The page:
Firebird RAT creator and seller arrested in the U.S. and Australia


A joint police operation between the Australian Federal Police (AFP) and the FBI has led to the arrest and charging of two individuals who are believed to be behind the development and distribution of the “Firebird” remote access trojan (RAT), later rebranded as “Hive.”

Firebird/Hive aren’t among the most widely recognized and deployed RATs out there, but they could still have impacted users’ securitys worldwide.

Firebird used to have a dedicated site that promoted it as a remote administration tool. However, the homepage features such as stealthy access, password recovery from multiple browsers, and elevation of privilege through exploits, which communicated the intended message to prospective buyers.

The law enforcement investigation, which began in 2020, led to the apprehension of an unnamed Australian man and Edmond Chakhmakhchyan, a resident of Van Nuys, California, known online as “Corruption.”

The Australian Federal Police (AFP) alleges that the Australian developed and sold the RAT on a dedicated hacking forum, enabling other users who paid for the tool to remotely access victims’ computers and perform unauthorized activity.

The Australian man faces twelve charges, including for the production, control, and supply of data intended to commit computer offenses.

He is scheduled to appear at the Downing Centre Local Court on May 7, 2024, with the suspect facing a maximum penalty of 36 years of imprisonment.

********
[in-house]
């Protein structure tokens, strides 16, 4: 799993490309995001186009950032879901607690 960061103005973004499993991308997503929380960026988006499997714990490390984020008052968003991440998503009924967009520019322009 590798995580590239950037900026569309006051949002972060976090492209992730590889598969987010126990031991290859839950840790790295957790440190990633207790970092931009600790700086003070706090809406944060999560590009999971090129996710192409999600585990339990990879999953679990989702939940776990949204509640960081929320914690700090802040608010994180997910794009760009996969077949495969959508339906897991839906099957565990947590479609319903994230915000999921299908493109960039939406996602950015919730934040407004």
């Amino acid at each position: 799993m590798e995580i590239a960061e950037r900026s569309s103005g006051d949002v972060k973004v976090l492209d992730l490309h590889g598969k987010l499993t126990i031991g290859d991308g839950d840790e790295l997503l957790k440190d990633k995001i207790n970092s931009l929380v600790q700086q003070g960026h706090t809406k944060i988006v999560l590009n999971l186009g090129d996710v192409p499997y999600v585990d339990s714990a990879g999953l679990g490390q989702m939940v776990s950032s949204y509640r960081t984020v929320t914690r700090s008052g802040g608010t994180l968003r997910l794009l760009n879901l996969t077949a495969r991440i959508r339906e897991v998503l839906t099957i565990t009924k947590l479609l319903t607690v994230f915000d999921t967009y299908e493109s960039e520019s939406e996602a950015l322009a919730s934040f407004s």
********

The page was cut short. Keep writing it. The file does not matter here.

The U.S. Department of Justice provided more details about Chakhmakhchyan’s role in the malware operation, explaining that the man is suspected of marketing the Hive RAT online, facilitating Bitcoin transactions, and providing support to purchasers.

The indictment alleges that Chakhmakhchyan promoted Hive’s stealthy access to target computers to an undercover FBI agent, to whom he sold a license.

In a separate case, a buyer clearly told the seller his goals were to steal $20k worth of Bitcoin and $5k worth of documents, leaving no doubts about the intention to use the tool for illegal activities.

The defendant has pleaded not guilty to the charges, facing multiple counts of conspiracy to advertise a device as an interception tool, transmit code that causes damage to protected computers, and intentionally unauthorized access to data.

The maximum sentence for Chakhmakhchyan is ten years in prison, to be decided by the assigned judge on June 4, 2024.

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